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									                     Transcript of Dr. Linda G. Roberts’ Speech


Thank you very much. I really am deeply honoured by the invitation from the Central
Policy Unit to come to Hong Kong and to share our experience with technology - we tend
to not say information technology, we just use the shorthand - technology in education in
the United States. And although it has been a very, very brief visit to Hong Kong, I am
particularly delighted that I was able to meet with leaders in both the Central Policy Unit,
in the Education Ministry, and most importantly to me, to be able to visit two schools, and
also to talk to faculty at the two universities.

It is really a very, very interesting time for all of us, and I mean all in terms of the
education communities in virtually every country around the globe. What I want to begin
and say here is that the conversation and the planning and the activities that you are
undertaking in Hong Kong, are exactly the same conversations, the same activities, the
same efforts that are taking place all over the country. And while I never dreamed we
would get this far as we have in the United States, I have to tell you quite frankly that
nobody is an expert in what we are trying to do with technology. We are all still learning
and our understanding of what we are trying to do is still evolving. And I think that is
very important.

And I was reminded this morning as I was talking with one of the teachers from the
school that I visited yesterday who said to me: How long have you been using technology
– computers – in the United States? And I just want to give you a sense of this because I
think it is so important. In 1980 I visited the first schools in the United States who were
using computers - we called them ‘PETS’, ‘Commodore PETS’ and ‘TRS 80s’ – with
keyboards that were so tiny that the students could barely get their fingers on the
keyboards, and we were teaching at that point students what we called computer literacy.
Quite frankly, we did not know what we were doing but we thought it was very important
for students to be exposed to computers and we started to teach them how to programme.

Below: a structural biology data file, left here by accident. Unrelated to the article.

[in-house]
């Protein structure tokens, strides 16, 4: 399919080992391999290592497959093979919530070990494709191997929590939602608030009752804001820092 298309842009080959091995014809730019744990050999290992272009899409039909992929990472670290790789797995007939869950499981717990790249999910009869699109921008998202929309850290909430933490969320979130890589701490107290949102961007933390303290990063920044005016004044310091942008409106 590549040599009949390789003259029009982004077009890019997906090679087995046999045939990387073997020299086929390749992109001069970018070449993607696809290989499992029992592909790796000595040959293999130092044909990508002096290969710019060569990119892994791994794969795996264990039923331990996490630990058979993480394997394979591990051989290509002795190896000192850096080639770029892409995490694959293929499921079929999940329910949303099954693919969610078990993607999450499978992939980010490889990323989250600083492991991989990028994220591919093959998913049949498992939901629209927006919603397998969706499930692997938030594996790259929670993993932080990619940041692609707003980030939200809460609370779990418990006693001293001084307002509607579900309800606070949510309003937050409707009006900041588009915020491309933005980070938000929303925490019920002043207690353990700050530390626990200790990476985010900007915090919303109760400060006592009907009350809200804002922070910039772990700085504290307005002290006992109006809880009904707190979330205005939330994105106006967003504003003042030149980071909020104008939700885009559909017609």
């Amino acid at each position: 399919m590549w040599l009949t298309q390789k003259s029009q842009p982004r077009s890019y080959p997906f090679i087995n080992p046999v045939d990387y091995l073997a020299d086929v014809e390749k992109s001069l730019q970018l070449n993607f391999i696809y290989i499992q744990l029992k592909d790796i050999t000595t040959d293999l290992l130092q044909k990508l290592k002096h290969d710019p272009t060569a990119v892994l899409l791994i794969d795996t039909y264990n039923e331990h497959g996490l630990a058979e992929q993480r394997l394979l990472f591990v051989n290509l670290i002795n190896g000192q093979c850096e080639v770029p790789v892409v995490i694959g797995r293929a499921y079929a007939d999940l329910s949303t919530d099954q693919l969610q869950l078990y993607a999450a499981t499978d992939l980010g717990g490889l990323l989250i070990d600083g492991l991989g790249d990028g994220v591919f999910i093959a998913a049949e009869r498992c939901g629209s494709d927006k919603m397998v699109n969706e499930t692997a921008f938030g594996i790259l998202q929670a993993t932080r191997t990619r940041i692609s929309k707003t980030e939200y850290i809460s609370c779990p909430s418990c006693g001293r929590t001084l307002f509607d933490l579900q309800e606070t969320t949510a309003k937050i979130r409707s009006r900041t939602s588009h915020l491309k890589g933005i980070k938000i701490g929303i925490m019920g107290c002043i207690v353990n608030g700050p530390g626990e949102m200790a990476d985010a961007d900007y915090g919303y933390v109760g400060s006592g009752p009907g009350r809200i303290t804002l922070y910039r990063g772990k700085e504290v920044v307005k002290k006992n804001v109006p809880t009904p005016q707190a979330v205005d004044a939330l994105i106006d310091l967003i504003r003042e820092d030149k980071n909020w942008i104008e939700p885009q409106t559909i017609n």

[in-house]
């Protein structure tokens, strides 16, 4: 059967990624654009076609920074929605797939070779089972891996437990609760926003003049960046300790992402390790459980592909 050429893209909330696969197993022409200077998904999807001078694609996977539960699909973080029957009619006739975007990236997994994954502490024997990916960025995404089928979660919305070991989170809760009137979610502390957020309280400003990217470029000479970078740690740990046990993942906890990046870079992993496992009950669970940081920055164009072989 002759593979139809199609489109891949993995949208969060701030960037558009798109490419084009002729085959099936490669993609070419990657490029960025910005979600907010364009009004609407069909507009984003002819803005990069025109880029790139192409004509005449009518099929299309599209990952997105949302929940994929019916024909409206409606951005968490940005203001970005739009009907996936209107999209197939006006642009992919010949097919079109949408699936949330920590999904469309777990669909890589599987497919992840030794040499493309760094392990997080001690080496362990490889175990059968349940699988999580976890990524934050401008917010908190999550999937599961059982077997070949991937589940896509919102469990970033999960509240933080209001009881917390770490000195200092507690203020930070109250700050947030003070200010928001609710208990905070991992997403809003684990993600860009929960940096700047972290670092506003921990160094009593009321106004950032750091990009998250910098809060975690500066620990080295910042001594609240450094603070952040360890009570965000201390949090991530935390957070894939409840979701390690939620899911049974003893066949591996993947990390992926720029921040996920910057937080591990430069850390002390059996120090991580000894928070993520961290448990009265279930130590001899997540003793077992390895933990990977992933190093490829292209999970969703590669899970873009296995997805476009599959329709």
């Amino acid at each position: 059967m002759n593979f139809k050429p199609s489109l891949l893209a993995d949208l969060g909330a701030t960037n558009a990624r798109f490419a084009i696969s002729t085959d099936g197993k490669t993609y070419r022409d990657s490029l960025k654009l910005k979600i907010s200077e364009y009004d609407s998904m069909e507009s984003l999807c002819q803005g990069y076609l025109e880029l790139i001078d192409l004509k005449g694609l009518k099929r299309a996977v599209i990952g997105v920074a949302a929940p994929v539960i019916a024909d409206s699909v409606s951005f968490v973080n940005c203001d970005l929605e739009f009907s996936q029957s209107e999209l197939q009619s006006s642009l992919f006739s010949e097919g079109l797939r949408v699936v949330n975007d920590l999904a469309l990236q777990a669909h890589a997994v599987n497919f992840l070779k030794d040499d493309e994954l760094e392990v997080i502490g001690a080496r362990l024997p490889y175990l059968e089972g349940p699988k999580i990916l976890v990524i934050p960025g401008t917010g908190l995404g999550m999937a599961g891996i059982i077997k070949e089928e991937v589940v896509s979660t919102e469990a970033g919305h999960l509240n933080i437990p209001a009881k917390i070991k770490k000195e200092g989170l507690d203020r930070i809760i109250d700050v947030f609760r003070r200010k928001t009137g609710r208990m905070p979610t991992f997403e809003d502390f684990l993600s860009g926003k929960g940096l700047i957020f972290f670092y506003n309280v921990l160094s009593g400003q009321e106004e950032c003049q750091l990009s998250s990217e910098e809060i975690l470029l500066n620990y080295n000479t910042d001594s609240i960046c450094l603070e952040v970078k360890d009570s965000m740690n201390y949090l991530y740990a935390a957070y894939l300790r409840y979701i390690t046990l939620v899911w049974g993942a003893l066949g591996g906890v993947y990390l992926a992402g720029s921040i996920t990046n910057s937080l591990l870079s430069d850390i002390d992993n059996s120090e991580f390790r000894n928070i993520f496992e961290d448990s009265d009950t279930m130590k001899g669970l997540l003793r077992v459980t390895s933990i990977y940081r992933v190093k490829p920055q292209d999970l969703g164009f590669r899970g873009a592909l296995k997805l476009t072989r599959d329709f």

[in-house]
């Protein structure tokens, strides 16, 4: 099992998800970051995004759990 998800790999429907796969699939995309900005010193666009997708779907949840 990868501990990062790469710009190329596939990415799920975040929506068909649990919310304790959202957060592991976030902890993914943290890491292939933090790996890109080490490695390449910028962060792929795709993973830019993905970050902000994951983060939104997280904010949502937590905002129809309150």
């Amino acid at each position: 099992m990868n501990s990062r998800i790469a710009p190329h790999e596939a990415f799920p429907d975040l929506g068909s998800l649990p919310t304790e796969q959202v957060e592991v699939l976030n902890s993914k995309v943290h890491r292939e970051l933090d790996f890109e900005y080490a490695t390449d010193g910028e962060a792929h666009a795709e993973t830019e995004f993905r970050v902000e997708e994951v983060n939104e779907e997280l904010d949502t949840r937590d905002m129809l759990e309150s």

And quite frankly, the reason we taught them how to programme was because that was all
we could do with computers, there wasn’t much else you could do. So in the early 80’s
the focus was on computer literacy.

By the time I finished the first major study for the Congress of the United States on
technology and computer-use in classrooms in 1988, we were already beginning to see
computers as tools in the very subject matter areas: reading and writing and even some
science. But even then, the software and the applications that we had available to schools
were really quite primitive in retrospect. And by the early 90’s we were starting to see an
increasing amount in capabilities in computers, in multimedia, it was no longer a dream it
was a reality, it was something you could really do and you could start to see the powerful
ways that you could represent ideas and concepts whether we were talking about physics
or we were talking about history. And quite frankly, in the early 90’s many of us thought
we had arrived. I am just looking out in the audience and I see a friend of mine, Craig
Blurton who is one of those people that early on in the 90’s I worked with and consulted
with.




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And then, lo and behold, the Internet arrived. And what we have seen with the Internet is
probably, I think, the most phenomenal of change and opportunity for education and for
learning. And I am going to come back to this theme again and again because I think that
is where the future really lies. So let me give you a very, very brief overview of some of